• Basic Coverage: Automatically provided to most federal employees, it offers coverage equal to your salary rounded up to the next $1,000 plus an additional $2,000. The primary benefit of FEGLI Basic is that it’s subsidized by the government and the price doesn’t increase with age.
  • Optional Coverage: Employees can choose additional coverage for themselves (Option B), their spouses (Option C), and their dependent children. Additional coverage through FEGLI is not subsidized by the government and gets more expensive the older you get. Typically the best use for optional coverage is to start with a higher amount when you’re young, and reduce the amount over time as you accumulate more assets.

Private Term Life Insurance

Private term life insurance is another viable option and often provides more flexibility and potentially lower costs than FEGLI, especially later in life:

  • Customizable Terms: Policies are available for various terms, typically ranging from 10 to 30 years, allowing you to match the policy term to your financial needs.
  • Level Premiums: Many private term policies offer level premiums, meaning your premium stays the same throughout the term of the policy. This differs from FEGLI part B where the premiums increase every 5 years.
  • Portability: Unlike FEGLI, private term insurance is not tied to your federal employment, making it a portable option if you change jobs.

Whole Life Insurance

Whole life insurance provides lifelong coverage and includes an investment component known as cash value. However, it comes with higher premiums and some significant drawbacks:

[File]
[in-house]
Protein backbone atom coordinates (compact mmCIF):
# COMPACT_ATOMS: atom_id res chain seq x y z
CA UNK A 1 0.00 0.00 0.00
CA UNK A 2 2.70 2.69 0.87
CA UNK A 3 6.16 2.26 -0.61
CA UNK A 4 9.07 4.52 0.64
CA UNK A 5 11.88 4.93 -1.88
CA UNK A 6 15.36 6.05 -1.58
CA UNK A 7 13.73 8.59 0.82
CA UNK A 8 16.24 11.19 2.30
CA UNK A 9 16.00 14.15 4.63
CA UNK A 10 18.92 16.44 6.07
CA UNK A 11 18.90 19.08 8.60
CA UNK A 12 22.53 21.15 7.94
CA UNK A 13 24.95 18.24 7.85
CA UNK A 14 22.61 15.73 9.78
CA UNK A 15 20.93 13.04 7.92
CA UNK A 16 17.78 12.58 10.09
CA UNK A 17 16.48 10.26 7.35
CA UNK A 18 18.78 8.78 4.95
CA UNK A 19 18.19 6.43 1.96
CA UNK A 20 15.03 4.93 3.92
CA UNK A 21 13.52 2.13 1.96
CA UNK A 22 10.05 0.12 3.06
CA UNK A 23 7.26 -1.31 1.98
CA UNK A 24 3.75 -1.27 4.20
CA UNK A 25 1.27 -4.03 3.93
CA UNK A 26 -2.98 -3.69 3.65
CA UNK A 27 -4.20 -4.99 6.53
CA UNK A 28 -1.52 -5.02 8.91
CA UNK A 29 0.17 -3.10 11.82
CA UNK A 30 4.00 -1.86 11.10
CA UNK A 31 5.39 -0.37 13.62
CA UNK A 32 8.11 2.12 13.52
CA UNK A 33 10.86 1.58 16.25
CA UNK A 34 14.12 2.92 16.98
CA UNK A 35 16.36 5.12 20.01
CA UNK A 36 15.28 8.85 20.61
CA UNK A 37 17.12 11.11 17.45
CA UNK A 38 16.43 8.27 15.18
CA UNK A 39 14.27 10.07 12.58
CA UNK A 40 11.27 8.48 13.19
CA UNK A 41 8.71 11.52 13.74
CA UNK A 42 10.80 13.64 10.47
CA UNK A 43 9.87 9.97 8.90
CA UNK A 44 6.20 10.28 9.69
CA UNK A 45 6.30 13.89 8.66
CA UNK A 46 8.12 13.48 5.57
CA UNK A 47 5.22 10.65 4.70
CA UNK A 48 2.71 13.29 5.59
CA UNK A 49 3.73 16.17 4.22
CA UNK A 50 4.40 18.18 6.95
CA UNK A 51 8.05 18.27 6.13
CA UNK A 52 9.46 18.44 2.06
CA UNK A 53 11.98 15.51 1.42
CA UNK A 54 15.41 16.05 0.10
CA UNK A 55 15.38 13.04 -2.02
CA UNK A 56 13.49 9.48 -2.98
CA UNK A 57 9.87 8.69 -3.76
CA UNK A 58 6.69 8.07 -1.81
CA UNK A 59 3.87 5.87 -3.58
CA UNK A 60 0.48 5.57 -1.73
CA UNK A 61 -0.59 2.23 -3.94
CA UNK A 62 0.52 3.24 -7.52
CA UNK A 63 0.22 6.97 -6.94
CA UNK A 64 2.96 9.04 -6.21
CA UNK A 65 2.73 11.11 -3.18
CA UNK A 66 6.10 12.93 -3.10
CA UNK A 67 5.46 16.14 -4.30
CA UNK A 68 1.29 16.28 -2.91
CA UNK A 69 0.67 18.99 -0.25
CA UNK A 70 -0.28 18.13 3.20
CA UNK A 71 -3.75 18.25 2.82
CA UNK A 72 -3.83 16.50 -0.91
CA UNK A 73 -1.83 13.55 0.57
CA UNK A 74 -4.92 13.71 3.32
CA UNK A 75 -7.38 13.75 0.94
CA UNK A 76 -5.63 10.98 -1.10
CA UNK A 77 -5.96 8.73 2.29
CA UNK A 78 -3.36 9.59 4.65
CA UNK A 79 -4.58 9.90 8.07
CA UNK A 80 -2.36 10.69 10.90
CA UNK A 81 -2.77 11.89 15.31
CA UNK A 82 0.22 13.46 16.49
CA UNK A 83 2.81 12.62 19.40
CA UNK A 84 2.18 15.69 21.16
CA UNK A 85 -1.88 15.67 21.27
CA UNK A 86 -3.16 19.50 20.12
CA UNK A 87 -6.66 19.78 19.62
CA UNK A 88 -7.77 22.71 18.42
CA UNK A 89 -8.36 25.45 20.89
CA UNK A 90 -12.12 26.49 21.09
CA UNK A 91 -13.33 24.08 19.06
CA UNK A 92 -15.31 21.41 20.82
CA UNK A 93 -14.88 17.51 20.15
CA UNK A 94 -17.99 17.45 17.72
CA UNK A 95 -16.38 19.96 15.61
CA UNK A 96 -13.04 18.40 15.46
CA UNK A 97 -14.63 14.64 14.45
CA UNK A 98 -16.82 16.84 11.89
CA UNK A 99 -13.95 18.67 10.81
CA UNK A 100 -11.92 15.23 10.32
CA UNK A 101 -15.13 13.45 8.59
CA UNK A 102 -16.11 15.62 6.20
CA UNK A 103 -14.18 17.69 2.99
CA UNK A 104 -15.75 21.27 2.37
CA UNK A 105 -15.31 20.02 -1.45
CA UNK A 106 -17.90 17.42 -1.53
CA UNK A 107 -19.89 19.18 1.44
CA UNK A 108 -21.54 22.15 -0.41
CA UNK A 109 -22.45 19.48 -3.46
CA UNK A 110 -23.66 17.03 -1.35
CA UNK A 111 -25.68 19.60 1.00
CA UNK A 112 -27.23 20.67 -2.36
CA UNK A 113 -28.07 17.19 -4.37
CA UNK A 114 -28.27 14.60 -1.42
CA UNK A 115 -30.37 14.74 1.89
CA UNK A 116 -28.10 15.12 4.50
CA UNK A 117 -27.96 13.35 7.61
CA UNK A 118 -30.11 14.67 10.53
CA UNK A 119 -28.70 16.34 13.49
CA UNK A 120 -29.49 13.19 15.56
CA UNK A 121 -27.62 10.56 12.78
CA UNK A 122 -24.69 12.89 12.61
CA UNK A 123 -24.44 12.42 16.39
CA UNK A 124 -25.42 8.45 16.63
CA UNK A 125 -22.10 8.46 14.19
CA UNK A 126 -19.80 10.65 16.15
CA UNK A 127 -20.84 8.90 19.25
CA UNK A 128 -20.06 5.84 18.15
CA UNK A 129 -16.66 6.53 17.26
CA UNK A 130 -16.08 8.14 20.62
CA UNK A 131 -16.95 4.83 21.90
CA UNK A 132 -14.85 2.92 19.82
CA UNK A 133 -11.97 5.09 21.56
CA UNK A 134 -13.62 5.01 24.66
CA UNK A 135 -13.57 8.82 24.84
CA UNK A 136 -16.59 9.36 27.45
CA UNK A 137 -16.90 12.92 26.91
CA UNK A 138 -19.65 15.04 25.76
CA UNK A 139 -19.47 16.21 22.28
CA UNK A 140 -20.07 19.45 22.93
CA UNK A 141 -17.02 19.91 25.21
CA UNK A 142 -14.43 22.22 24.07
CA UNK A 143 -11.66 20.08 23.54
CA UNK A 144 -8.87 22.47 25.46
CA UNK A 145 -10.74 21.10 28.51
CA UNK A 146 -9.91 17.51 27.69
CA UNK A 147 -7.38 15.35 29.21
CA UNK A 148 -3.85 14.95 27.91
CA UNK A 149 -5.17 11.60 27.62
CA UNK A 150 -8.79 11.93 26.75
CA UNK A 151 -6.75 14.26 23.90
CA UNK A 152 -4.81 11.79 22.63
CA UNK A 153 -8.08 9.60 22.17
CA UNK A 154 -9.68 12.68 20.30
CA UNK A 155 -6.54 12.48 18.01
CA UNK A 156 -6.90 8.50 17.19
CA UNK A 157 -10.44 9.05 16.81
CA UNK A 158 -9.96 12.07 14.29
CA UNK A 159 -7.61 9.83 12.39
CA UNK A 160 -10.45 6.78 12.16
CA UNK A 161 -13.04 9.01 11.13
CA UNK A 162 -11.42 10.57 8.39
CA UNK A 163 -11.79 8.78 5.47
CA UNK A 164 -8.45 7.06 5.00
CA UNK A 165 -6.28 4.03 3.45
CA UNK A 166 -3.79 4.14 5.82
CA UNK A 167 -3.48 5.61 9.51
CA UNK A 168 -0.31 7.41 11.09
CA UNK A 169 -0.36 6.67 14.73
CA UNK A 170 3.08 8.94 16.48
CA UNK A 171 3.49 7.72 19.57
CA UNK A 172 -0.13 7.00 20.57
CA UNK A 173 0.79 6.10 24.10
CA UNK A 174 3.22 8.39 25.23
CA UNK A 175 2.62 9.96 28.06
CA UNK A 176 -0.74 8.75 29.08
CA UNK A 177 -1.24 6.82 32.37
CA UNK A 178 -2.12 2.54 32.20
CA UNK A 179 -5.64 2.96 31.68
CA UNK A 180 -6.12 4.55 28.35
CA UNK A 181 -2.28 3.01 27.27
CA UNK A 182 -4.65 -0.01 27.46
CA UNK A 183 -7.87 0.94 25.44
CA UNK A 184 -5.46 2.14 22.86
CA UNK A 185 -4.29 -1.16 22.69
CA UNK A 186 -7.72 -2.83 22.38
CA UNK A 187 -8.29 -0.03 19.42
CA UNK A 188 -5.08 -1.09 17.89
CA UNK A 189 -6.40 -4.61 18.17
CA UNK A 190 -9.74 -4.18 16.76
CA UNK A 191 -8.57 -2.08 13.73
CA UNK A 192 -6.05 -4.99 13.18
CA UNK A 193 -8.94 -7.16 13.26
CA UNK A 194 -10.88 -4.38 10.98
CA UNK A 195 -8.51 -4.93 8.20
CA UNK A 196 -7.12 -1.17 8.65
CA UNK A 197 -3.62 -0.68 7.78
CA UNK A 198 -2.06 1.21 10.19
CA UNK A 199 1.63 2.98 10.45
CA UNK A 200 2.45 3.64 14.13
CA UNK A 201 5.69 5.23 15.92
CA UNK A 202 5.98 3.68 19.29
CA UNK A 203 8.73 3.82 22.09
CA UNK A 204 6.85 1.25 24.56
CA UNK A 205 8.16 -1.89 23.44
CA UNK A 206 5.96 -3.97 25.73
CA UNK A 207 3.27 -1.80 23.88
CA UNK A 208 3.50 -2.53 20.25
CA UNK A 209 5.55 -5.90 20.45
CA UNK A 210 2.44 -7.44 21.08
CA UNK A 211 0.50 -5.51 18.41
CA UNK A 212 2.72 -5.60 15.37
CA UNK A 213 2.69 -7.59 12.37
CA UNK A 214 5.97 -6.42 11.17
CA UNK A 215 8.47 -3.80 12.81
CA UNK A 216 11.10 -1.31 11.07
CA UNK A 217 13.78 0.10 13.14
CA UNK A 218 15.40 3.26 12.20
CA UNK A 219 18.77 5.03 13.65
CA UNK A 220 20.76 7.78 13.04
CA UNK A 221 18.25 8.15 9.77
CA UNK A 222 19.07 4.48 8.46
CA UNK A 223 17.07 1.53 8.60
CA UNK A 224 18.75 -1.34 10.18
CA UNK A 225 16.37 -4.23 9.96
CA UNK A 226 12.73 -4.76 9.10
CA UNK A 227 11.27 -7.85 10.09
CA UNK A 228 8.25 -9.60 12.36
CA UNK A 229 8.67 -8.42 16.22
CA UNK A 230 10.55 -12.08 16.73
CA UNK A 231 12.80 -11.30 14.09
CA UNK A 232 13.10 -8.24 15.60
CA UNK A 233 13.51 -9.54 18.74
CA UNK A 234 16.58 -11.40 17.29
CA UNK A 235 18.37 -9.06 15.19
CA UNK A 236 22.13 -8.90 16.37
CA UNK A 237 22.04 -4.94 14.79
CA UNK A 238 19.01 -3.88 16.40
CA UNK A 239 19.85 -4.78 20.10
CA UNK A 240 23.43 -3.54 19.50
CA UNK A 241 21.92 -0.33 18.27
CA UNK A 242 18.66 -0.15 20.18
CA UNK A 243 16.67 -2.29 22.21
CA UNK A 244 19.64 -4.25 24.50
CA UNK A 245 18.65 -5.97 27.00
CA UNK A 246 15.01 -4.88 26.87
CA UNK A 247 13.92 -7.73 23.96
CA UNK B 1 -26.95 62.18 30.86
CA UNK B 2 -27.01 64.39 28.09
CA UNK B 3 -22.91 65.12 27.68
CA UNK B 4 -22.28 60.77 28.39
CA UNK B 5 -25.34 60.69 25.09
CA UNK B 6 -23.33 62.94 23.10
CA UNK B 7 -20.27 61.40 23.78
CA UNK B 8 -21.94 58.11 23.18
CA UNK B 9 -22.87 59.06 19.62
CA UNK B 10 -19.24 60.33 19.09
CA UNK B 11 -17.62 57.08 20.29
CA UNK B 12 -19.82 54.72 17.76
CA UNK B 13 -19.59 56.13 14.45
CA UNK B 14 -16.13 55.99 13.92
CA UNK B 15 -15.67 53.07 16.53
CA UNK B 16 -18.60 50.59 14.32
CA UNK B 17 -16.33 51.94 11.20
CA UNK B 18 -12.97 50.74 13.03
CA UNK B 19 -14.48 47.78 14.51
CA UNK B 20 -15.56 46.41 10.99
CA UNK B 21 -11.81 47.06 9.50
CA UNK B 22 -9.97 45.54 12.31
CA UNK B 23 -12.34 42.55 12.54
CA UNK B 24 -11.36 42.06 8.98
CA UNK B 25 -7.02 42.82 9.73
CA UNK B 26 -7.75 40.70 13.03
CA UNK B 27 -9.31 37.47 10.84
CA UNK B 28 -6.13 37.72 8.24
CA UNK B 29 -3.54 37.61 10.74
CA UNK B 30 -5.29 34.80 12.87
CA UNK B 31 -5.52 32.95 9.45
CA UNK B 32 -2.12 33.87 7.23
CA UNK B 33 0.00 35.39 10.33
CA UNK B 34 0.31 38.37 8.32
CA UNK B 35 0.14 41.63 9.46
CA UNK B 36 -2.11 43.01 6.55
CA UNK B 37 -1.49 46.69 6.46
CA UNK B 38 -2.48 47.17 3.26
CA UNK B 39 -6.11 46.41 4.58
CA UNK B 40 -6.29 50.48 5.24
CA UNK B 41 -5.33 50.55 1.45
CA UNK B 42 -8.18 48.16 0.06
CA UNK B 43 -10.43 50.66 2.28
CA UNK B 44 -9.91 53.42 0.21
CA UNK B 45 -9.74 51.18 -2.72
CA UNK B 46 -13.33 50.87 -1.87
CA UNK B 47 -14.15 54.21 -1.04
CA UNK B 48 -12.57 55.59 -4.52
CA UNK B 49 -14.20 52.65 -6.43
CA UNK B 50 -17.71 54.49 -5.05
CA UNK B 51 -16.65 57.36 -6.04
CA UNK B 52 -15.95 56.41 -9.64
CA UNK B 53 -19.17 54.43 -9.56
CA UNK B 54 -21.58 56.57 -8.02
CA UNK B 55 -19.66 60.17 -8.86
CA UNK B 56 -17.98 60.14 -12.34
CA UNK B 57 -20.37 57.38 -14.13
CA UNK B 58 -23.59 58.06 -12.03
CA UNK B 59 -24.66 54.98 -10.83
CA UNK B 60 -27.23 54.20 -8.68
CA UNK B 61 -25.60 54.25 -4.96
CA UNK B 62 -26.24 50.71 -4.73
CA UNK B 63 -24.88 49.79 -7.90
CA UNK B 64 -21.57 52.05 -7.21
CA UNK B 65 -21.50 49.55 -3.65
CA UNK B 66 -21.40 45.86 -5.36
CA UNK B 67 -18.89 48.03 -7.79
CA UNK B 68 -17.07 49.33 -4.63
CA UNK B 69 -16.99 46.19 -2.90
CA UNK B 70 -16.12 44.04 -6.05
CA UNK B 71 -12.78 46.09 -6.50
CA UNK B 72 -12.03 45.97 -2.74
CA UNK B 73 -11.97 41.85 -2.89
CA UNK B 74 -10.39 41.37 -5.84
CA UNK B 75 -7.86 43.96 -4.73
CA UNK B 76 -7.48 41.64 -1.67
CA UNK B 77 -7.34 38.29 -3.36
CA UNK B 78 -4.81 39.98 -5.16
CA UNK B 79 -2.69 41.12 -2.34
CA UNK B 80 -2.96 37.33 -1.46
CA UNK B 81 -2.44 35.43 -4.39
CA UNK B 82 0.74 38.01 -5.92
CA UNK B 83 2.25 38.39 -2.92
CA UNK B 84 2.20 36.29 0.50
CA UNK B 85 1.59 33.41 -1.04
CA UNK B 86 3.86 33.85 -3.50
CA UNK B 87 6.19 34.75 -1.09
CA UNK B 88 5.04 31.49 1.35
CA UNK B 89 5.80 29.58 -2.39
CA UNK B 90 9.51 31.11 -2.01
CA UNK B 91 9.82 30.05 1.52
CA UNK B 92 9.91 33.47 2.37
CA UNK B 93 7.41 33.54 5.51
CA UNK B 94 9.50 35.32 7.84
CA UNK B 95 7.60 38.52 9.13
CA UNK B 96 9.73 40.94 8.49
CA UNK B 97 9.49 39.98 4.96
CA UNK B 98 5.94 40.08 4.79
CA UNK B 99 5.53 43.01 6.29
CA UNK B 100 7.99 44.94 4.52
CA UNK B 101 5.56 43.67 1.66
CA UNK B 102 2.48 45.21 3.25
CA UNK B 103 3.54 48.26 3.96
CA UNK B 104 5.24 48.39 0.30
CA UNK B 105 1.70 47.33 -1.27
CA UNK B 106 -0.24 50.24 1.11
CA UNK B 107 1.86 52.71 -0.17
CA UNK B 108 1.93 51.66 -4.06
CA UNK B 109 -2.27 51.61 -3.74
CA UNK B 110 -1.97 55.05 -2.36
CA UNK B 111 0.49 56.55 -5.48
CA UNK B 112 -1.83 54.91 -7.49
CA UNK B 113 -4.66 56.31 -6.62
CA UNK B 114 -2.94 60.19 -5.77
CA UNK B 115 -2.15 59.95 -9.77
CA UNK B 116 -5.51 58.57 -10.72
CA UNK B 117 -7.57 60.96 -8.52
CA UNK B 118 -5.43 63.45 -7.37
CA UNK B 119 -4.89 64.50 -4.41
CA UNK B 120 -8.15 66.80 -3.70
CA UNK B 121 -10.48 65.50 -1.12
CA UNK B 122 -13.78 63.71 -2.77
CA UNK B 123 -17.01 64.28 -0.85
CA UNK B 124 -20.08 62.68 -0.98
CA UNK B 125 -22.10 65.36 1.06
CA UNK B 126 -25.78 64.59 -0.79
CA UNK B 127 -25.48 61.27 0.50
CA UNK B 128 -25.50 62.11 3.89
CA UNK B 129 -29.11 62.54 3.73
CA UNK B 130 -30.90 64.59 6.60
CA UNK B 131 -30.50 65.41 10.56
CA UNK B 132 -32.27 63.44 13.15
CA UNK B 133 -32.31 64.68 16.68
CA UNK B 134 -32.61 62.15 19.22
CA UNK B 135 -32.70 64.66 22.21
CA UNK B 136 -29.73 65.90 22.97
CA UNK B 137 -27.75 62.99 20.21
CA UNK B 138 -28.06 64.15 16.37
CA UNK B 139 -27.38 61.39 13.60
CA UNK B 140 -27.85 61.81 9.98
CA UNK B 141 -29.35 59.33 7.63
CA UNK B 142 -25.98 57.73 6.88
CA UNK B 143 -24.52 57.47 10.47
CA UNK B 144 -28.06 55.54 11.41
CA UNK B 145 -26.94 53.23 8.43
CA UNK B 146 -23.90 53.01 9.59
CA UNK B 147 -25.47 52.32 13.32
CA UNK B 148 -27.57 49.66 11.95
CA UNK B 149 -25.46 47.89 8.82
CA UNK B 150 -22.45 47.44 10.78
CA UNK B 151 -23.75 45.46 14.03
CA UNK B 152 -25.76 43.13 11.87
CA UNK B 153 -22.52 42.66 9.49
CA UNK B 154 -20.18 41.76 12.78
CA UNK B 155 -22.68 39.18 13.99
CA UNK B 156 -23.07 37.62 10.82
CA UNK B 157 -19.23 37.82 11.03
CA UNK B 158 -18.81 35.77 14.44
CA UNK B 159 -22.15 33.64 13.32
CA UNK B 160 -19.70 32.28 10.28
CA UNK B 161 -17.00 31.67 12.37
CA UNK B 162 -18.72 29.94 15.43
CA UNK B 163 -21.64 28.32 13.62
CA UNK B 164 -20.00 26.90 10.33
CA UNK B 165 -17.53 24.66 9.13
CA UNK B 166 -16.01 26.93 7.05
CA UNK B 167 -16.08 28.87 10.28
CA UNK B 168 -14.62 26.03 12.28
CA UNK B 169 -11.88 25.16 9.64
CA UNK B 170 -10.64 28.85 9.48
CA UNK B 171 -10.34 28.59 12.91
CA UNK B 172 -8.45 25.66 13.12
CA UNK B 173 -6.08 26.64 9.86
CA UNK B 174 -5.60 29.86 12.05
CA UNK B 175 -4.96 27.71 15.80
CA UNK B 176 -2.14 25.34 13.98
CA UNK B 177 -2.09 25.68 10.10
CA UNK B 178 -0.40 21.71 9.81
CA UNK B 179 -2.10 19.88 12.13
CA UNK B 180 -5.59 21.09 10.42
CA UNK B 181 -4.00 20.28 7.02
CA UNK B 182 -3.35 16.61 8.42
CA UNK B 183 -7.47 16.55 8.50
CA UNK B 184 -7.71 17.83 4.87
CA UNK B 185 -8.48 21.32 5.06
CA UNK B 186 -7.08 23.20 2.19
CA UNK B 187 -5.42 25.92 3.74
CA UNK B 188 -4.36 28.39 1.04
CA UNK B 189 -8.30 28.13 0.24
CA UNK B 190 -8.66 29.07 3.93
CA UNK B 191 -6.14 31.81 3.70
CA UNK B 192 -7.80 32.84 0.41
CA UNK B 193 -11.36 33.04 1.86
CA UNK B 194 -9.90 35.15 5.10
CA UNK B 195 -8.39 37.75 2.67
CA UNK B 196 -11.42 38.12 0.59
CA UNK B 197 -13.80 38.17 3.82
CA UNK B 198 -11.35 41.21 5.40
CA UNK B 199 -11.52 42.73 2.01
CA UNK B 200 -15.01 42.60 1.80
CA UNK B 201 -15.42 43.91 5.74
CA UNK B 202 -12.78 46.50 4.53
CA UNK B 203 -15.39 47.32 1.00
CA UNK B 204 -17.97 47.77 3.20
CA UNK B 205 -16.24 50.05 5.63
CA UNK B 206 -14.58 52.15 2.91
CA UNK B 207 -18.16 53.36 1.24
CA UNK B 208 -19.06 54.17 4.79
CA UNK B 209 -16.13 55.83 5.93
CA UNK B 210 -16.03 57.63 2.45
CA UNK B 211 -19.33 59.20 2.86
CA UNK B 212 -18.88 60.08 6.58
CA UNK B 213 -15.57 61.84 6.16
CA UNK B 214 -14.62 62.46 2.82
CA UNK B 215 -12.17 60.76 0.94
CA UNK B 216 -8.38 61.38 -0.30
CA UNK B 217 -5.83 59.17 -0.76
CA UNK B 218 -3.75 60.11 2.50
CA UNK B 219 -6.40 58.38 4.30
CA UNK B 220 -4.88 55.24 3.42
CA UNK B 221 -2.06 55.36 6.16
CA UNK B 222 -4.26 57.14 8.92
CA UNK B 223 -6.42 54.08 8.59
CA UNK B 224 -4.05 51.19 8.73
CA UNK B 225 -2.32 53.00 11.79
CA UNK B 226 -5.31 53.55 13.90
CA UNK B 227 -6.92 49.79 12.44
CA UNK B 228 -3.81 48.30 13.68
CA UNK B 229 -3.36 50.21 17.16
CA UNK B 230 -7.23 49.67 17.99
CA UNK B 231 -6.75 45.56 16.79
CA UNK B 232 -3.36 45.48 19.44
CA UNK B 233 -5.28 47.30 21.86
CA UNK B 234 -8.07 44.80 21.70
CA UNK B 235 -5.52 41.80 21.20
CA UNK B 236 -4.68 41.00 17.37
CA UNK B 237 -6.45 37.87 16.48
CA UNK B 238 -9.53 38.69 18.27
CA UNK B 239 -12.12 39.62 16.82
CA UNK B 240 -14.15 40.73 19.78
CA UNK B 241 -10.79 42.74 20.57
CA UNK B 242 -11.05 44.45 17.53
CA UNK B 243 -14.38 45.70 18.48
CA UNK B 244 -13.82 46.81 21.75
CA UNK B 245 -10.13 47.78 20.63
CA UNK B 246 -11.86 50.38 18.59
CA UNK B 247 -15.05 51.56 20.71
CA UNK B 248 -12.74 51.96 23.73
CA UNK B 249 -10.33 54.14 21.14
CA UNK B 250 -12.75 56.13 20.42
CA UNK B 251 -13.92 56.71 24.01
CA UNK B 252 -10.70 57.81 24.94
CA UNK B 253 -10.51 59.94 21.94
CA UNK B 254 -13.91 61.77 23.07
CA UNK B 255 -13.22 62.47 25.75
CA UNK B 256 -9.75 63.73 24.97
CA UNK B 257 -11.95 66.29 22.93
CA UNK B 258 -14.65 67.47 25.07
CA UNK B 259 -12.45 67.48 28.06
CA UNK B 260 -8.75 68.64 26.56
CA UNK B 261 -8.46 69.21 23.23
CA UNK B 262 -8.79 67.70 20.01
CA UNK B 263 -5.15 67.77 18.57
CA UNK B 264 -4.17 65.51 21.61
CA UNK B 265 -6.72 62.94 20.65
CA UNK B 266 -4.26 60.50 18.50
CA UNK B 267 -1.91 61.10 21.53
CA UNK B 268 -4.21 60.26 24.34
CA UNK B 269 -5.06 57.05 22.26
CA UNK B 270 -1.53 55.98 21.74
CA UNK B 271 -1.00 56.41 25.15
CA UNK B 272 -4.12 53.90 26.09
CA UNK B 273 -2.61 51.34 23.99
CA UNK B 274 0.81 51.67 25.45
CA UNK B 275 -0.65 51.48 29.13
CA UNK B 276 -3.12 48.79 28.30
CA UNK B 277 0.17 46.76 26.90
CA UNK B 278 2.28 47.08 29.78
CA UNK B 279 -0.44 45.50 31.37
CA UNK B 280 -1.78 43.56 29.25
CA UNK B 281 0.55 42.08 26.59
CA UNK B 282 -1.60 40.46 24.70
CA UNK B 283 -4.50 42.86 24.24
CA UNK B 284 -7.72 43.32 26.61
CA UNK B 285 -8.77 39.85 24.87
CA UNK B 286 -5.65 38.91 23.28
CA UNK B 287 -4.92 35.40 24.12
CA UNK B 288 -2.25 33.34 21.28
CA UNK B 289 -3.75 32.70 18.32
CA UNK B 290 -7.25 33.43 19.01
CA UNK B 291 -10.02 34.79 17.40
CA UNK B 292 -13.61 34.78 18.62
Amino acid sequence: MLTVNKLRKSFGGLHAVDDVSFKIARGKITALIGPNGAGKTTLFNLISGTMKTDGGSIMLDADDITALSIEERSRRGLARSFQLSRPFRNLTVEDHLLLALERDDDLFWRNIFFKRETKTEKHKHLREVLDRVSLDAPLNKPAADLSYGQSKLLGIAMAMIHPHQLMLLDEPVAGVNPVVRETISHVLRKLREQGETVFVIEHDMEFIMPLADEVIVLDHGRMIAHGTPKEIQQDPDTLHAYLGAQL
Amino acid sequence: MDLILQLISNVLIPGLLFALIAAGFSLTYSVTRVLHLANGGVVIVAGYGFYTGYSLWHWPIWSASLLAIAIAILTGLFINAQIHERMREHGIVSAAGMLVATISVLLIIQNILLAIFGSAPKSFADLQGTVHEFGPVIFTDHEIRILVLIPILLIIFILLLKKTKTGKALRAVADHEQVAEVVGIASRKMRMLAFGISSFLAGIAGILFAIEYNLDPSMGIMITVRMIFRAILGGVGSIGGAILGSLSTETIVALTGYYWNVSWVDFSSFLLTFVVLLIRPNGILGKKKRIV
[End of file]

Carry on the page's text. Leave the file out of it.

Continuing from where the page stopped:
• Higher Cost: Whole life insurance premiums are significantly higher than term life insurance premiums for the same amount of coverage.
  • Complexity and Fees: Whole life policies are more complex and often come with various fees that can diminish the return on the cash value component.
  • Investment Performance: The investment performance of the cash value component may not be as strong as other investment options, such as stocks or mutual funds.


First, calculating how much life insurance you need involves a thorough assessment of your financial situation and future obligations. It’s not as simple as using a set multiplier on your salary or annual spending.

Federal employees have access to FEGLI, which provides a convenient option, but exploring private term life insurance can sometimes yield better terms and cost savings depending on how long you intend to carry it.

Whole life insurance, while offering lifelong coverage and a cash value component, is typically not the best option for younger individuals due to its high costs and complexity.

By carefully considering your needs and the available options, you can make a well-informed decision to protect your family's financial future.

Originally posted on FEDWeek.

This article is intended to assist in educating you about insurance generally and not to provide personal service. They may not take into account your personal characteristics such as budget, assets, risk tolerance, family situation or activities which may affect the type of insurance that would be right for you. In addition, state insurance laws and insurance underwriting rules may affect available coverage and its costs. Guarantees are based on the claims paying ability of the issuing company. If you need more information or would like personal advice you should consult an insurance professional. You may also visit your state’s insurance department for more information.